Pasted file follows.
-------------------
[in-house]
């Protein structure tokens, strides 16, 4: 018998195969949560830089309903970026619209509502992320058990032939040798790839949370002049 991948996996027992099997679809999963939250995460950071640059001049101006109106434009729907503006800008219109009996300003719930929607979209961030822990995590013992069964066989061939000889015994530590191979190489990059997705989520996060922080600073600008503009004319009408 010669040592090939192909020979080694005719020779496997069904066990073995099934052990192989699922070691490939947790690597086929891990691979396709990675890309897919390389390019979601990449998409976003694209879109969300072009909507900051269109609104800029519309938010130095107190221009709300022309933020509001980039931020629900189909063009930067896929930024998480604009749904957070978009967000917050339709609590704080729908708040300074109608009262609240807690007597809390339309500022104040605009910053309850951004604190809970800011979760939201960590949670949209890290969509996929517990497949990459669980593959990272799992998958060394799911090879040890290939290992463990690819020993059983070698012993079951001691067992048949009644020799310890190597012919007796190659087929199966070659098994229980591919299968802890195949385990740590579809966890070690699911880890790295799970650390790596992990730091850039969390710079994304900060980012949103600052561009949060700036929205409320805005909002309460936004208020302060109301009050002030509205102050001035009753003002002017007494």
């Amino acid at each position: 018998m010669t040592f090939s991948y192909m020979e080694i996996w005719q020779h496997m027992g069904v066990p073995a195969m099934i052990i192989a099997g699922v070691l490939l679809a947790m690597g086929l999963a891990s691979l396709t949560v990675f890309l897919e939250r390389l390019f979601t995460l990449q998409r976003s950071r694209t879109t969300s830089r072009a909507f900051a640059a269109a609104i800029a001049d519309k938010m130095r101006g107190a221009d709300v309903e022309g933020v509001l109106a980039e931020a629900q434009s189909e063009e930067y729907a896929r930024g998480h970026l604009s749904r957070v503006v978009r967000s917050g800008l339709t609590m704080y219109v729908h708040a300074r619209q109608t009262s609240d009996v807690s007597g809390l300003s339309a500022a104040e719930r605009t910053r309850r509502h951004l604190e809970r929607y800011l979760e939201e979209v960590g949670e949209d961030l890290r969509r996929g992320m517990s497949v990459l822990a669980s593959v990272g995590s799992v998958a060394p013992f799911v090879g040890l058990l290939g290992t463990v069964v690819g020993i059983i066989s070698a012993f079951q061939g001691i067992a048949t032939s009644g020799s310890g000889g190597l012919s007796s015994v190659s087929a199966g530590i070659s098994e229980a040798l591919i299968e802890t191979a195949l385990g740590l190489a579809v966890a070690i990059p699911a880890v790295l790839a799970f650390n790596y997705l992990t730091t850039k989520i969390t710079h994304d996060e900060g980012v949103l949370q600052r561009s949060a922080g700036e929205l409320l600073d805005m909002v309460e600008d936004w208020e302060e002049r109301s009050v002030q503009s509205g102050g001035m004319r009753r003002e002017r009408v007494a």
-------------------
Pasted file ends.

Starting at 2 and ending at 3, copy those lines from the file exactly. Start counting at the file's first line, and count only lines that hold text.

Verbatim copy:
């Protein structure tokens, strides 16, 4: 018998195969949560830089309903970026619209509502992320058990032939040798790839949370002049 991948996996027992099997679809999963939250995460950071640059001049101006109106434009729907503006800008219109009996300003719930929607979209961030822990995590013992069964066989061939000889015994530590191979190489990059997705989520996060922080600073600008503009004319009408 010669040592090939192909020979080694005719020779496997069904066990073995099934052990192989699922070691490939947790690597086929891990691979396709990675890309897919390389390019979601990449998409976003694209879109969300072009909507900051269109609104800029519309938010130095107190221009709300022309933020509001980039931020629900189909063009930067896929930024998480604009749904957070978009967000917050339709609590704080729908708040300074109608009262609240807690007597809390339309500022104040605009910053309850951004604190809970800011979760939201960590949670949209890290969509996929517990497949990459669980593959990272799992998958060394799911090879040890290939290992463990690819020993059983070698012993079951001691067992048949009644020799310890190597012919007796190659087929199966070659098994229980591919299968802890195949385990740590579809966890070690699911880890790295799970650390790596992990730091850039969390710079994304900060980012949103600052561009949060700036929205409320805005909002309460936004208020302060109301009050002030509205102050001035009753003002002017007494």
């Amino acid at each position: 018998m010669t040592f090939s991948y192909m020979e080694i996996w005719q020779h496997m027992g069904v066990p073995a195969m099934i052990i192989a099997g699922v070691l490939l679809a947790m690597g086929l999963a891990s691979l396709t949560v990675f890309l897919e939250r390389l390019f979601t995460l990449q998409r976003s950071r694209t879109t969300s830089r072009a909507f900051a640059a269109a609104i800029a001049d519309k938010m130095r101006g107190a221009d709300v309903e022309g933020v509001l109106a980039e931020a629900q434009s189909e063009e930067y729907a896929r930024g998480h970026l604009s749904r957070v503006v978009r967000s917050g800008l339709t609590m704080y219109v729908h708040a300074r619209q109608t009262s609240d009996v807690s007597g809390l300003s339309a500022a104040e719930r605009t910053r309850r509502h951004l604190e809970r929607y800011l979760e939201e979209v960590g949670e949209d961030l890290r969509r996929g992320m517990s497949v990459l822990a669980s593959v990272g995590s799992v998958a060394p013992f799911v090879g040890l058990l290939g290992t463990v069964v690819g020993i059983i066989s070698a012993f079951q061939g001691i067992a048949t032939s009644g020799s310890g000889g190597l012919s007796s015994v190659s087929a199966g530590i070659s098994e229980a040798l591919i299968e802890t191979a195949l385990g740590l190489a579809v966890a070690i990059p699911a880890v790295l790839a799970f650390n790596y997705l992990t730091t850039k989520i969390t710079h994304d996060e900060g980012v949103l949370q600052r561009s949060a922080g700036e929205l409320l600073d805005m909002v309460e600008d936004w208020e302060e002049r109301s009050v002030q503009s509205g102050g001035m004319r009753r003002e002017r009408v007494a």